There is no question that Brown could use more money. Over the past several weeks, The Herald has reported huge losses in the endowment, suspension of scholarships and the removal of academic support programs. But regardless of the financial state of the University, the chance to save money is no excuse to make health care less accessible to the workers who make our campus run.
The contract for Brown Dining Services workers expires next week, and the University has proposed changes in the insurance system to achieve "flexibility" in structuring costs. Under the current contract, BDS employees pay 6 percent of their health insurance premiums. If the University gets its way, that system will move to a "sliding scale," with higher-paid workers paying a higher share of their insurance costs.
A sliding scale system is already in place for non-union employees, and the University maintains that the proposed changes to the BDS contract are a matter of consistency and fairness. A spokesperson for the University also told The Herald that such a system eases the burden on the lowest-paid workers and protects them against rising national health care costs.
But BDS workers are not so sure. At a protest this week, union members declared that BDS employees "have affordable health care, and Brown wants to change that." Food service workers at the rally expressed worries that they would have to cut back and make difficult choices in order to pay for medication. They condemned the University for making them pay for losses in the endowment. The University says the measure has nothing to do with the endowment, and that similar changes had been proposed before the economy collapsed.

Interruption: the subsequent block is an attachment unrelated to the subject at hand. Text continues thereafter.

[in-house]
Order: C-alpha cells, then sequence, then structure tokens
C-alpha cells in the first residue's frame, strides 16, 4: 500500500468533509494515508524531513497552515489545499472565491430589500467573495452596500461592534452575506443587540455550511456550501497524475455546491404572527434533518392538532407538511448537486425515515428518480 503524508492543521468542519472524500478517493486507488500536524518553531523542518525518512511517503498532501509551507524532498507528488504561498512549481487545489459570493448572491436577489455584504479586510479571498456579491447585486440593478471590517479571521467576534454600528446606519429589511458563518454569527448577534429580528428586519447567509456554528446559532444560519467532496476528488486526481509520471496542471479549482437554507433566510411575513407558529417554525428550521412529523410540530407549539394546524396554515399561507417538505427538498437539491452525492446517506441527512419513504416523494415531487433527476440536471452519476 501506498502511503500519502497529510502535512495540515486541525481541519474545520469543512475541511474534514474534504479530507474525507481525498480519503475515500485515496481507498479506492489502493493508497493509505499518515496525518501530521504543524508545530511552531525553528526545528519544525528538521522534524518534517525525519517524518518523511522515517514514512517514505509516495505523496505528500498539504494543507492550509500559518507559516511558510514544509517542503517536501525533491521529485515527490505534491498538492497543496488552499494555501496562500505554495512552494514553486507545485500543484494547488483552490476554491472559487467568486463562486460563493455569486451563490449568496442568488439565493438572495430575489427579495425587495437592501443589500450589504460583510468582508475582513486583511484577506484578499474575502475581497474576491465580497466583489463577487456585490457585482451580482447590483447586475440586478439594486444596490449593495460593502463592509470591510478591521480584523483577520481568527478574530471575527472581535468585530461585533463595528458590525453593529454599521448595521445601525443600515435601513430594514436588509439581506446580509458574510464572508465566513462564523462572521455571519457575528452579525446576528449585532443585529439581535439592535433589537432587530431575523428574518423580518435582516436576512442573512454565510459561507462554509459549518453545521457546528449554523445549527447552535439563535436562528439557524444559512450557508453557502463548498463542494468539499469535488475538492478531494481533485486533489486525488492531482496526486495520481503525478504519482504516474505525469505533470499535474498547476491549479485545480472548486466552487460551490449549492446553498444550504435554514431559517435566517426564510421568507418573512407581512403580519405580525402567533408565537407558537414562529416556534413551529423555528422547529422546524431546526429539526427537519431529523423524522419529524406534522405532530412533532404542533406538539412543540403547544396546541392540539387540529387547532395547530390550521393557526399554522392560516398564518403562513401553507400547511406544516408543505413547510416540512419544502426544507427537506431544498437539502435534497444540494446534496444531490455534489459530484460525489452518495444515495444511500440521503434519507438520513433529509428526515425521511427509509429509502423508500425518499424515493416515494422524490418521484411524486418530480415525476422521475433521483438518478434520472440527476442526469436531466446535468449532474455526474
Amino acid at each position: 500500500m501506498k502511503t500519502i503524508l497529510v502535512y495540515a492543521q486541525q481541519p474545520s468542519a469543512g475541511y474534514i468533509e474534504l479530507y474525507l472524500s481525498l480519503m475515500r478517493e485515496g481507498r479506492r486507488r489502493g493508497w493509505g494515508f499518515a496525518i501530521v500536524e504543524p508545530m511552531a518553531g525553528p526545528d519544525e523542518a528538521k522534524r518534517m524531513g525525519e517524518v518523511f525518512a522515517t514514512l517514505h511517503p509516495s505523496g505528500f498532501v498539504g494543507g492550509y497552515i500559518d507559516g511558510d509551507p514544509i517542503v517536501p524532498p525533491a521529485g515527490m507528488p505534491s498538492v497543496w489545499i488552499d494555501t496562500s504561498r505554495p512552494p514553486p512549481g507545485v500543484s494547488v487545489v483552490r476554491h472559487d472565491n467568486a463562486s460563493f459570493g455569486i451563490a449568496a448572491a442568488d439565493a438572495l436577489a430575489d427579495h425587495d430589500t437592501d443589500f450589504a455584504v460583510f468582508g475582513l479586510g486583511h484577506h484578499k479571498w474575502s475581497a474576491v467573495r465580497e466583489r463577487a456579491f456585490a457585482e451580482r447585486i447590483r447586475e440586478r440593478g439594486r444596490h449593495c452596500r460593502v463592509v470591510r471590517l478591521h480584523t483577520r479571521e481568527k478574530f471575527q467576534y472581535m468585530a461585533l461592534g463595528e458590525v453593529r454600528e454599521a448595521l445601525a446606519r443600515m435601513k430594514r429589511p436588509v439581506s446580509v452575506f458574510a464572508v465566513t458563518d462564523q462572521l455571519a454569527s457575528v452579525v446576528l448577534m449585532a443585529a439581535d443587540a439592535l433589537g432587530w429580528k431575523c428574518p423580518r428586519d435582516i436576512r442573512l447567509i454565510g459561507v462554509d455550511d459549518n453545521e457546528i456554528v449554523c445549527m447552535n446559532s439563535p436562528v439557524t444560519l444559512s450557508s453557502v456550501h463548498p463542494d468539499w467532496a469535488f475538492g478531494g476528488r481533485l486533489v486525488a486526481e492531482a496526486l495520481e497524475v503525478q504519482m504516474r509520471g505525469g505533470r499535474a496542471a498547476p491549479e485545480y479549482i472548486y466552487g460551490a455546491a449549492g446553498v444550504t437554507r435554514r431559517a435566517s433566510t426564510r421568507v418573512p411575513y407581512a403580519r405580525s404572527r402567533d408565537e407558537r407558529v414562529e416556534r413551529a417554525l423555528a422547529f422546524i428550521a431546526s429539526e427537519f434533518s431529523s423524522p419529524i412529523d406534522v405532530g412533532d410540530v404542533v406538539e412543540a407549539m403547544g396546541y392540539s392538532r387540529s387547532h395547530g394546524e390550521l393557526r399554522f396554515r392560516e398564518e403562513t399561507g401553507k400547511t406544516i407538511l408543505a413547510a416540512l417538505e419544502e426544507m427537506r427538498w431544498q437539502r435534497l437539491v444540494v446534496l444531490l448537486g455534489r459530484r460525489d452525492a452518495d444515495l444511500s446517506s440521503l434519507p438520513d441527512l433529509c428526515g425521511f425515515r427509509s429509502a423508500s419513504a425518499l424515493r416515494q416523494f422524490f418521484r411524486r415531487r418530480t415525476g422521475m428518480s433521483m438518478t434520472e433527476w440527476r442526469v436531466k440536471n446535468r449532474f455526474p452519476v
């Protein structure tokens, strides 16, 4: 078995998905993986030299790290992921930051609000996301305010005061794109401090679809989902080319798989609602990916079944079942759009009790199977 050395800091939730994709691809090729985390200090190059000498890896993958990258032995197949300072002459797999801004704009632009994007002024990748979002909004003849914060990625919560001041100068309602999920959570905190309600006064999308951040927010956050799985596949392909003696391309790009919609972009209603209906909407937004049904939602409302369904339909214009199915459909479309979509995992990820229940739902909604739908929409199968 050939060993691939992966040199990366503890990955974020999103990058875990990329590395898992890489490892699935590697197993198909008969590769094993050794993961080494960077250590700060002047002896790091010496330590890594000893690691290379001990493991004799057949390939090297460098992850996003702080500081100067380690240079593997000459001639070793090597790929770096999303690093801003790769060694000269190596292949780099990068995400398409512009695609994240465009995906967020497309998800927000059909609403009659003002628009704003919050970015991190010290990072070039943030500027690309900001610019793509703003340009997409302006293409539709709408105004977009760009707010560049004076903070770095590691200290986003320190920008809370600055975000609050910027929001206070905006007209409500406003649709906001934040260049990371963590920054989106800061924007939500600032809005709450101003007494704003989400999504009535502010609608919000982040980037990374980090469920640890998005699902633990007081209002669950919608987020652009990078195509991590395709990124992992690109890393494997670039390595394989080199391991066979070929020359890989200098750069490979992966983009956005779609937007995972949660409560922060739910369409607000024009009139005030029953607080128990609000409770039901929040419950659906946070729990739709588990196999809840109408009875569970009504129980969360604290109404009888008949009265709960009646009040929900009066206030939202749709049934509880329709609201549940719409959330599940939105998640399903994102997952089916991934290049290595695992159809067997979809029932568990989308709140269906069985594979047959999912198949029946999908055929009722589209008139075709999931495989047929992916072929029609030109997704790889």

There are misunderstandings on both sides of the bargaining table, and it is up to Brown to straighten them out. If the sliding scale will really benefit BDS workers, the University must make those benefits more transparent, outlining the effects for employees at each end of the pay spectrum. If it is really a matter of fairness, the University should renegotiate contracts with library and facilities management employees as well.
Whatever the case, the University must realize that its endowment is not the only fund feeling the effects of the economic crisis. Dining services workers and all the other employees who keep our campus running have surely taken a hit as well. As the University negotiates a new contract with BDS, we hope they will remember that these are hard times. Workers are especially vulnerable right now, and the University must take extra measures to ensure that changes to the insurance system do not leave employees digging into their savings.
Given the economy, the University could certainly use some more flexibility in structuring costs. But BDS workers probably need that flexibility more than Brown does. We hope officials keep this in mind when they sit down at the bargaining table next week.
Editorials are written by The Herald's editorial page board.